Get our free extension to see links to code for papers anywhere online!Free add-on: code for papers everywhere!Free add-on: See code for papers anywhere!

Figures and Tables:

Abstract:The paper presents a scheme for computing lower and upper bounds on the posterior marginals in Bayesian networks with discrete variables. Its power lies in its ability to use any available scheme that bounds the probability of evidence or posterior marginals and enhance its performance in an anytime manner. The scheme uses the cutset conditioning principle to tighten existing bounding schemes and to facilitate anytime behavior, utilizing a fixed number of cutset tuples. The accuracy of the bounds improves as the number of used cutset tuples increases and so does the computation time. We demonstrate empirically the value of our scheme for bounding posterior marginals and probability of evidence using a variant of the bound propagation algorithm as a plug-in scheme.

Via

Figures and Tables:

Abstract:The paper studies empirically the time-space trade-off between sampling and inference in a sl cutset sampling algorithm. The algorithm samples over a subset of nodes in a Bayesian network and applies exact inference over the rest. Consequently, while the size of the sampling space decreases, requiring less samples for convergence, the time for generating each single sample increases. The w-cutset sampling selects a sampling set such that the induced-width of the network when the sampling set is observed is bounded by w, thus requiring inference whose complexity is exponential in w. In this paper, we investigate performance of w-cutset sampling over a range of w values and measure the accuracy of w-cutset sampling as a function of w. Our experiments demonstrate that the cutset sampling idea is quite powerful showing that an optimal balance between inference and sampling benefits substantially from restricting the cutset size, even at the cost of more complex inference.

Via

Figures and Tables:

Abstract:The complexity of a reasoning task over a graphical model is tied to the induced width of the underlying graph. It is well-known that the conditioning (assigning values) on a subset of variables yields a subproblem of the reduced complexity where instantiated variables are removed. If the assigned variables constitute a cycle-cutset, the rest of the network is singly-connected and therefore can be solved by linear propagation algorithms. A w-cutset is a generalization of a cycle-cutset defined as a subset of nodes such that the subgraph with cutset nodes removed has induced-width of w or less. In this paper we address the problem of finding a minimal w-cutset in a graph. We relate the problem to that of finding the minimal w-cutset of a treedecomposition. The latter can be mapped to the well-known set multi-cover problem. This relationship yields a proof of NP-completeness on one hand and a greedy algorithm for finding a w-cutset of a tree decomposition on the other. Empirical evaluation of the algorithms is presented.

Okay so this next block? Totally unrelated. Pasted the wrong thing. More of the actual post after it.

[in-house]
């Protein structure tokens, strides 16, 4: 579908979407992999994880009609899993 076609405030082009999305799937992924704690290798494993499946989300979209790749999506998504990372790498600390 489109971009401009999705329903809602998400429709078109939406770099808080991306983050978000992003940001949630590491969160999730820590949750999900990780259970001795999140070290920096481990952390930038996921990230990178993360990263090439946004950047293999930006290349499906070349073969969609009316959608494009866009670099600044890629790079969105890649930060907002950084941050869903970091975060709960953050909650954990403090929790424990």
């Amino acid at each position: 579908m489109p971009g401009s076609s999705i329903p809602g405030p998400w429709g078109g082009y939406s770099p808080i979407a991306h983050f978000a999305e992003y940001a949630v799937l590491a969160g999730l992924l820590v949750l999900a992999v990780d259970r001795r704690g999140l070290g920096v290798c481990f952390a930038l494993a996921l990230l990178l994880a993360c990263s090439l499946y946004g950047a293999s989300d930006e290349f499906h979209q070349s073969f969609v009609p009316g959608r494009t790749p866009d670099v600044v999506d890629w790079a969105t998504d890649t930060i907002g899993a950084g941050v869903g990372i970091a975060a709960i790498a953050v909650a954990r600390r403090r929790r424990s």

Via

Figures and Tables:

Abstract:This paper describes a general framework called Hybrid Dynamic Mixed Networks (HDMNs) which are Hybrid Dynamic Bayesian Networks that allow representation of discrete deterministic information in the form of constraints. We propose approximate inference algorithms that integrate and adjust well known algorithmic principles such as Generalized Belief Propagation, Rao-Blackwellised Particle Filtering and Constraint Propagation to address the complexity of modeling and reasoning in HDMNs. We use this framework to model a person's travel activity over time and to predict destination and routes given the current location. We present a preliminary empirical evaluation demonstrating the effectiveness of our modeling framework and algorithms using several variants of the activity model.

Via

Figures and Tables:

Abstract:The paper analyzes theoretically and empirically the performance of likelihood weighting (LW) on a subset of nodes in Bayesian networks. The proposed scheme requires fewer samples to converge due to reduction in sampling variance. The method exploits the structure of the network to bound the complexity of exact inference used to compute sampling distributions, similar to Gibbs cutset sampling. Yet, the extension of the previosly proposed cutset sampling principles to likelihood weighting is non-trivial due to differences in the sampling processes of Gibbs sampler and LW. We demonstrate empirically that likelihood weighting on a cutset (LWLC) is effective time-wise and has a lower rejection rate than LW when applied to networks with many deterministic probabilities. Finally, we show that the performance of likelihood weighting on a cutset can be improved further by caching computed sampling distributions and, consequently, learning 'zeros' of the target distribution.

Via

Figures and Tables:

Abstract:Computing the probability of evidence even with known error bounds is NP-hard. In this paper we address this hard problem by settling on an easier problem. We propose an approximation which provides high confidence lower bounds on probability of evidence but does not have any guarantees in terms of relative or absolute error. Our proposed approximation is a randomized importance sampling scheme that uses the Markov inequality. However, a straight-forward application of the Markov inequality may lead to poor lower bounds. We therefore propose several heuristic measures to improve its performance in practice. Empirical evaluation of our scheme with state-of- the-art lower bounding schemes reveals the promise of our approach.

Via